Bowdoin College, with support from the Jack Kent Cooke Foundation, is providing an opportunity for those who champion first-generation and underrepresented students by paving the way for more of these influencers to attend the third annual Collaborative for Access & Successful College Outcomes (CASCO) conference to be held June 18-20, 2018, on the Bowdoin campus.
CASCO brings together professionals from high school counseling, community-based organization college counseling, college financial aid, college student affairs, and college admissions.
“The two-day event is an integrated collaboration meant to span the continuum of a student’s pathway to and through the college experience, particularly focusing on the experiences of under-resourced students,” says conference cofounder and Bowdoin College Dean of Admissions and Student Aid Whitney Soule.
“By sharing experiences and questions that touch different points of the college journey, the attendees learn about new aspects of student support and share best practices for successful impact.”
A $25,000 grant from the Jack Kent Cooke Foundation makes possible the participation of many of these champions who hail from high schools and community-based organizations that are under tight budget constraints. More than 30 participants are being sponsored by the grant, which covers their registration fees, lodging, meals and transportation.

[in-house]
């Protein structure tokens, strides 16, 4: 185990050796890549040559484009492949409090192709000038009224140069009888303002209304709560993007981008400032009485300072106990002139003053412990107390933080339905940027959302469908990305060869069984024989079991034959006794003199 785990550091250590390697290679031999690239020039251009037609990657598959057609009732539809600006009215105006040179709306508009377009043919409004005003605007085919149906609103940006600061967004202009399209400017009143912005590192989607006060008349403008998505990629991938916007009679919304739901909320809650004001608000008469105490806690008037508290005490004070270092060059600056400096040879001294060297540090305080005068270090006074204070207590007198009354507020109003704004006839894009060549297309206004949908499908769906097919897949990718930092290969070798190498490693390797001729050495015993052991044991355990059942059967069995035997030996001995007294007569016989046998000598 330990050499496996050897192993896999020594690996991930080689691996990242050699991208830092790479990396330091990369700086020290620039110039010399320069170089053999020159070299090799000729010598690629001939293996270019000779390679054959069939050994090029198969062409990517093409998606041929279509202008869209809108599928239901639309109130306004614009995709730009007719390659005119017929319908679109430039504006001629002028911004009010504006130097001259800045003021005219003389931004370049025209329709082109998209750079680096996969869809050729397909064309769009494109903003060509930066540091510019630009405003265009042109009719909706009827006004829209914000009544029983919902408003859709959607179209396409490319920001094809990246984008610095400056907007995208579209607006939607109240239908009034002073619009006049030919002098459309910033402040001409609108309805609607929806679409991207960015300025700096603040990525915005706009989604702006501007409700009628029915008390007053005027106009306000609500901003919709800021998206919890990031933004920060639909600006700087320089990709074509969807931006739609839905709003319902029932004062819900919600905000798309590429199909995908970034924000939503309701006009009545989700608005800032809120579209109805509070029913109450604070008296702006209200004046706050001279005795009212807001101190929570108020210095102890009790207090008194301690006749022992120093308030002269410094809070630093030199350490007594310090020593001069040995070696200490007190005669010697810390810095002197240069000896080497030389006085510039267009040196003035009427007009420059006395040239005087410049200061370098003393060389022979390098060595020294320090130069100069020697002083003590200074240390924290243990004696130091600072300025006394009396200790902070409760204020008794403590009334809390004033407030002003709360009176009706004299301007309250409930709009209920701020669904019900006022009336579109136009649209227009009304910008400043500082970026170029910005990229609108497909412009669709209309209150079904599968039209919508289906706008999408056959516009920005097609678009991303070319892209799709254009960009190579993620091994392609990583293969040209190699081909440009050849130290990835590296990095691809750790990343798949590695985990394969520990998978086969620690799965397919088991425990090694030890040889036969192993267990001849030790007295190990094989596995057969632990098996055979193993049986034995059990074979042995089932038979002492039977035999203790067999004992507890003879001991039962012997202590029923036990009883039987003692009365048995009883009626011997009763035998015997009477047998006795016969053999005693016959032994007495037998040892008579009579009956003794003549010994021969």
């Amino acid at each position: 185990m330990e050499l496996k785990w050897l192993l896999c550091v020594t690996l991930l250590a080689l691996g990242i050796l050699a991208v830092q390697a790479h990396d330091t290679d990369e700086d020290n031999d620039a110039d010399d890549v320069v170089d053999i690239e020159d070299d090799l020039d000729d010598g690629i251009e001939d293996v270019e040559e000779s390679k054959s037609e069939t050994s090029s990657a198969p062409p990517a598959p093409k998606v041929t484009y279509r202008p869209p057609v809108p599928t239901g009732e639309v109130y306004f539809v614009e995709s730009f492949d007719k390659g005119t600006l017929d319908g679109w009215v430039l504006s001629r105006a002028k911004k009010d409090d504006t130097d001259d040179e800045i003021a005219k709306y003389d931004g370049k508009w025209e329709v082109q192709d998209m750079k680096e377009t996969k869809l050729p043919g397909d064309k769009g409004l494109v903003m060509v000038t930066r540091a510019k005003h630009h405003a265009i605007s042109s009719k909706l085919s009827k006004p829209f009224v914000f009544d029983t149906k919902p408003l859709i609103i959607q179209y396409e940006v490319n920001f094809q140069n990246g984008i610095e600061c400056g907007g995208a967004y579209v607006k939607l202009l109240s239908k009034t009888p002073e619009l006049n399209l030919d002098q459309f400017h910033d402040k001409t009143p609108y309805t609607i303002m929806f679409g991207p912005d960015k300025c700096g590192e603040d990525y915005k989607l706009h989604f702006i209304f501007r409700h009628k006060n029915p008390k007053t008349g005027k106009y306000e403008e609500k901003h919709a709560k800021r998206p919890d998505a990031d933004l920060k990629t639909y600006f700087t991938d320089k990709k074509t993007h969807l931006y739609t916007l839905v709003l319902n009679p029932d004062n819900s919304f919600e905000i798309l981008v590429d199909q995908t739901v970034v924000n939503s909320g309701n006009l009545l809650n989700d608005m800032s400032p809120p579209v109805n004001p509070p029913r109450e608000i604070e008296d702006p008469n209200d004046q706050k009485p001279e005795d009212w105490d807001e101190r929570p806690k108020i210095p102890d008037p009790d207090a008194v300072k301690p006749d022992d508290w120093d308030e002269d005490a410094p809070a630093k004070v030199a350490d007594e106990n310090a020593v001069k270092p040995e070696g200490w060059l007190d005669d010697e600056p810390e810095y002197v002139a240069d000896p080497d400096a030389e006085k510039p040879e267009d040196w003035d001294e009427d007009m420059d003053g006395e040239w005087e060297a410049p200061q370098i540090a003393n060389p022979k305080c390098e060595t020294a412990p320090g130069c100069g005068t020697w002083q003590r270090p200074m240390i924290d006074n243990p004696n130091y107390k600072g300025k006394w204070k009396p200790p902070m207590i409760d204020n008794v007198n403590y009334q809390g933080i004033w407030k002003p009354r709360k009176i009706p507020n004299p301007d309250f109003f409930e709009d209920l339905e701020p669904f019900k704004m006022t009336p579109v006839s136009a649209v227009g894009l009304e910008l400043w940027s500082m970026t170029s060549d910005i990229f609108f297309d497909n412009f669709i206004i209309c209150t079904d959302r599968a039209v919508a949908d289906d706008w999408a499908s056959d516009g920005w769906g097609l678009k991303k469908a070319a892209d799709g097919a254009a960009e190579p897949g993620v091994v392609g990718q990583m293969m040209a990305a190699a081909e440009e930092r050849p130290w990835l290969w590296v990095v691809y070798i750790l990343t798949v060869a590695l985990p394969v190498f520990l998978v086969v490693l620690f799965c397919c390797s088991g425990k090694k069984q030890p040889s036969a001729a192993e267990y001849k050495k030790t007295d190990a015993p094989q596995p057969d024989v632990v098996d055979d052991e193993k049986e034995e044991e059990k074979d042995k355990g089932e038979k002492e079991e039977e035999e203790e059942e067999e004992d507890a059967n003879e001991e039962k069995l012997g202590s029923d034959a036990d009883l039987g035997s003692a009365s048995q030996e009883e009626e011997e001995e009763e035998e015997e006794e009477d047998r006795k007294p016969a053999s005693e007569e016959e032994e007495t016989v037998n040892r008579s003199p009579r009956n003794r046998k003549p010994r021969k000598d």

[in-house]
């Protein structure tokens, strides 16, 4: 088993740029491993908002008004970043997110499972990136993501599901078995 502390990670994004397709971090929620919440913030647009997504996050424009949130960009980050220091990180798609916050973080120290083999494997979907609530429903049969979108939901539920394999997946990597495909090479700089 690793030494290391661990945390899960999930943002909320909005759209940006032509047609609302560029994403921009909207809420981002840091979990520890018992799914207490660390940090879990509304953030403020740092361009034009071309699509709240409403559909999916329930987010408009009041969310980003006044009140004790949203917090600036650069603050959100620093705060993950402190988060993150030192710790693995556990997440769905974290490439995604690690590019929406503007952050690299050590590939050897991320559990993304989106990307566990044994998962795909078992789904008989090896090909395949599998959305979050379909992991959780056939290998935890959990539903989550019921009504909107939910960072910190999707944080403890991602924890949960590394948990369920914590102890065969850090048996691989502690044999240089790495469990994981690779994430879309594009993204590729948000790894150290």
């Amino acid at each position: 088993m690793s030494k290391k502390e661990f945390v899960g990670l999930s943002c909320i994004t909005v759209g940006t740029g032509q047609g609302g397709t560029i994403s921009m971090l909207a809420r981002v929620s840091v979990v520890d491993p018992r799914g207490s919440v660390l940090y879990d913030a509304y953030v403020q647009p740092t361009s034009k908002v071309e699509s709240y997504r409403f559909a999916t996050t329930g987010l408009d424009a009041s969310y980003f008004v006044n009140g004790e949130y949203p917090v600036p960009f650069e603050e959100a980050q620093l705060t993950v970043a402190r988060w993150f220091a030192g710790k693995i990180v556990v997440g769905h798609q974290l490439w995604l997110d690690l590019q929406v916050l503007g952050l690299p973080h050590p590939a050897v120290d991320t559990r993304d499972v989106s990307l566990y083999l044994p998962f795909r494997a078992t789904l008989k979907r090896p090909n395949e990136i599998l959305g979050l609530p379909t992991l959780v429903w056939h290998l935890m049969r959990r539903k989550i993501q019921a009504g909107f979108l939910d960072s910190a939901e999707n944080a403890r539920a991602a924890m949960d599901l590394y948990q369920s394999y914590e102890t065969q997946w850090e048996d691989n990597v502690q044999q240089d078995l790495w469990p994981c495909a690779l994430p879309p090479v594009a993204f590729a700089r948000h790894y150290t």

CASCO Cofounders Soule and Bowdoin College Dean of Students Janet Lohmann created the program out of a shared desire that important conversations that happen throughout the process — about precollege, applying to college, and students’ arrival on campus — are as clear and seamless as possible.
Soule says the goal is to leverage various and unique places on the continuum to better understand the intersection of student need, pre-college support, admissions selection, and matriculation/enrollment support.
The expectation is that each attendee will leave CASCO with an agenda of action items that could immediately be effective in promoting opportunities within their area of work and across programs, and to have an influential impression on student access and success.